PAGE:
9 words, the suffering of the Preto Velho is the suffering of every human being. The image of the Preto Velho is definitely Black, whereas its music is compromising, incorporating secular genres, especially those rhythms that reminds us of the festive (even if stereotypical) trajectory of the Brazilian Black people: , samba de roda, coco, maculelê, capoeira, gongo, baião, etc. Instead of denouncing Black experience, Preto Velhos express it, with all its myseries and glories. Symbolically polarized and even contradictory, the Preto Velho has served so far to postpone sine die the decisive confrontation of the Afro-Brazilian people with a white post-slave society that has treated them so unjustly. To compensate this lack of opportunity for a real challenge to the Brazilian elite, this mythic figure becomes a locus of speech, from which various discourses can be built and radical plurality can be exercised, politically, semantically and aesthetically. Consistent with this, therefore, Preto Velhos speak to each individual, leaving up to each one the decision to build whatever collective utopia he might want to pursue. Apart from this, it has to be stressed that the ideal of macumba is to build a fortress; its main symbolic expression of power is a castle, a city, a fortified building (who knows, a state), with its deffensive guard and an attacking army. It is what I call a warrior model. It differs, however, from the model of war proposed by the new Black movements in the fact that, for the former, it is always a war of one individual against others, whereas for the latter the war to be fought is a collective, liberation war. The various entities worshipped in the macumbas might represent variables, conditions, exemplars, rules of conduct, strategies for this war. However, they never define a specific collective arena from which it speaks nor a collective field against which one is fighting. Consequently, there is no room for ideological exclusion or witch hunting: everyone, individually, is fighting its private war helped by the supernatural entities who are able to converse with everybody. This aesthetic and symbolic model has to be all-inclusive and its war-like character justifies the inclusion of secular musical genres such as maculelê and capoeira, both being a sort of war music, associated with defense and attack.. The following example of a jurema song from Recife shows beautifully this constant compromise with duality as well as the defense-attack aspect of this singular worldview:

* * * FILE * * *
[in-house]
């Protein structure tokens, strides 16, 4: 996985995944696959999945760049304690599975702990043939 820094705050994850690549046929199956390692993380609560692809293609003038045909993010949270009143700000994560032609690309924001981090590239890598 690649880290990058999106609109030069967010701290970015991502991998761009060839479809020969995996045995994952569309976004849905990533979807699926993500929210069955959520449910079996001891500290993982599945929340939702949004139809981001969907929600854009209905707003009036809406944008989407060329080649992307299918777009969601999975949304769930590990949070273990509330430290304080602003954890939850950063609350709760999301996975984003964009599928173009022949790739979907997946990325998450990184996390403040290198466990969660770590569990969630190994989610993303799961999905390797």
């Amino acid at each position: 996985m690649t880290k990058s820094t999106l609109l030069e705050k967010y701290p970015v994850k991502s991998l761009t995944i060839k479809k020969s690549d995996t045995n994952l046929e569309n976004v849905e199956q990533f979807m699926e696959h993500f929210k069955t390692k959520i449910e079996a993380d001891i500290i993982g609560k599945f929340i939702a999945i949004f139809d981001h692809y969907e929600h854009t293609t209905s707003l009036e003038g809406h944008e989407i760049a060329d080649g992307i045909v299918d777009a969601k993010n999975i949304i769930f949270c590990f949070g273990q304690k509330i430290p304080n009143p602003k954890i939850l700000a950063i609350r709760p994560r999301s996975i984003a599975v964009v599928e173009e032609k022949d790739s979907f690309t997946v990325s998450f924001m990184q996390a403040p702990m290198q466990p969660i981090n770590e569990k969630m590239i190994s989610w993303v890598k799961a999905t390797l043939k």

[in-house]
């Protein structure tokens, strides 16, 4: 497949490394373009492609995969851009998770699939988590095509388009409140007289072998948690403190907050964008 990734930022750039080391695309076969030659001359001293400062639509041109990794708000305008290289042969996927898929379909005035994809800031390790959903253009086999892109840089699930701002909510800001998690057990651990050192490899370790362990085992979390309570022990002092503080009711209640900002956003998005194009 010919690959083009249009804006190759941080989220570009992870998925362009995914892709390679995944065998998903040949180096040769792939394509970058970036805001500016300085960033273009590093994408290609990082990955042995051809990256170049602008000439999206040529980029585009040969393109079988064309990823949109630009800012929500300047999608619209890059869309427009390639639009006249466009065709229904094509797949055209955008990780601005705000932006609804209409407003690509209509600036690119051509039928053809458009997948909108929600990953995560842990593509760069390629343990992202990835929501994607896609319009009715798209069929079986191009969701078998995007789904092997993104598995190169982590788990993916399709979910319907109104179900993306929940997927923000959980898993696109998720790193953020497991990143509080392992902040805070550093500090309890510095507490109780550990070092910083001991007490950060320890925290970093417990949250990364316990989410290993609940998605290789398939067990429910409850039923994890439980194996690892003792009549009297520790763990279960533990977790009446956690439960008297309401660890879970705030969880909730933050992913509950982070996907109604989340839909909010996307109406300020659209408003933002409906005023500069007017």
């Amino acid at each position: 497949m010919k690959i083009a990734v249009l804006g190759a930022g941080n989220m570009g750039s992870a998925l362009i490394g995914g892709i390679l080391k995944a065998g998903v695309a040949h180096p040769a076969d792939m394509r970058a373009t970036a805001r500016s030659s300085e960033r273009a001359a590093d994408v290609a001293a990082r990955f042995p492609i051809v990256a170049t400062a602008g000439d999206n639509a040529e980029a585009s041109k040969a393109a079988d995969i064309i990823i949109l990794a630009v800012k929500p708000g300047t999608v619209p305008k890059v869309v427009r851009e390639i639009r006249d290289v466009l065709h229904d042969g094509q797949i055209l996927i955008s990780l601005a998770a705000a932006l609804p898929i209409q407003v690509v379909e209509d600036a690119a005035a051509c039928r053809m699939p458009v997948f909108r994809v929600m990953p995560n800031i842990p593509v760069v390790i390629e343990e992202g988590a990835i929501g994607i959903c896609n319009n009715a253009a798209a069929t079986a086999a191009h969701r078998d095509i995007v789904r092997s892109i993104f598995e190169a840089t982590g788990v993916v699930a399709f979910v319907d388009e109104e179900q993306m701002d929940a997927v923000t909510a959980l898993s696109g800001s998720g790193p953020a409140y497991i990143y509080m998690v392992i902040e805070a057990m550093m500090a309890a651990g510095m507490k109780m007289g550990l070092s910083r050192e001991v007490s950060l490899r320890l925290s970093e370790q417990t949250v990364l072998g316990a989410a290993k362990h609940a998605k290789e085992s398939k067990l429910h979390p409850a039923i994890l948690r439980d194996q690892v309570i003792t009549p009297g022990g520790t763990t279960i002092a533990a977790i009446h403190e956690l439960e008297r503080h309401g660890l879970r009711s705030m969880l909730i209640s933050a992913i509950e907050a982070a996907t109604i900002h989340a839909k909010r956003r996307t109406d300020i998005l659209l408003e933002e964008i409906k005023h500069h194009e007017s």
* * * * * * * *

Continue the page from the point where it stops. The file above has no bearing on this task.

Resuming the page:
Meu pilão tem duas bocas trabalha pelos dois lados na hora do aperreio Valei-me pilão deitado.

(My mortar has two openings It works (can be used) on both sides in moments of trouble help me, laid down mortar)

The imagery used here is related to the world of the Old Black Man as a slave in a farm or plantation, pounding grains on a mortar. This apparently obscure text is paradigmatic of a number of contents of the Brazilian social as a whole. It condenses various planes of experience by means of a metaphorical language that makes maximum use of the power of ambiguity. First of all, there is a clear sexual allusion in the 10 text: the poetical subject, when called to speak out his sexual identity, chooses a strategic distance, a certain neutrality, or impartiality, but which leaves no room for omission: in the hours of "trouble" (sexual excitement) he can function both actively and passively, depending on the circumstances. Reading it in another plane, the language of power present in the text is displaced to the world of social and racial relations of discrimination. The poetical subject is of a dual character, prepared for whatever comes: he is willing to embrace a good, peaceful conviviality if that is the case; however, if he feels challenged, pressured, attacked or discriminated, he can also engage in open confrontation, helped by his laid down mortar. Now, jurema's attitude towards negotiations and ambiguities does not always mean silencing oppression suffered by Blacks. The following song even uses the signifier negro, certainly more appropriate for what is being said than the softer preto:

Nego não entra no céu nem que seja rezador tem o cabelo duro vai furar nosso Senhor.

(A Black does not go to heaven even he is a good prayer he has got a very thick is gonna hurt Our Lord.)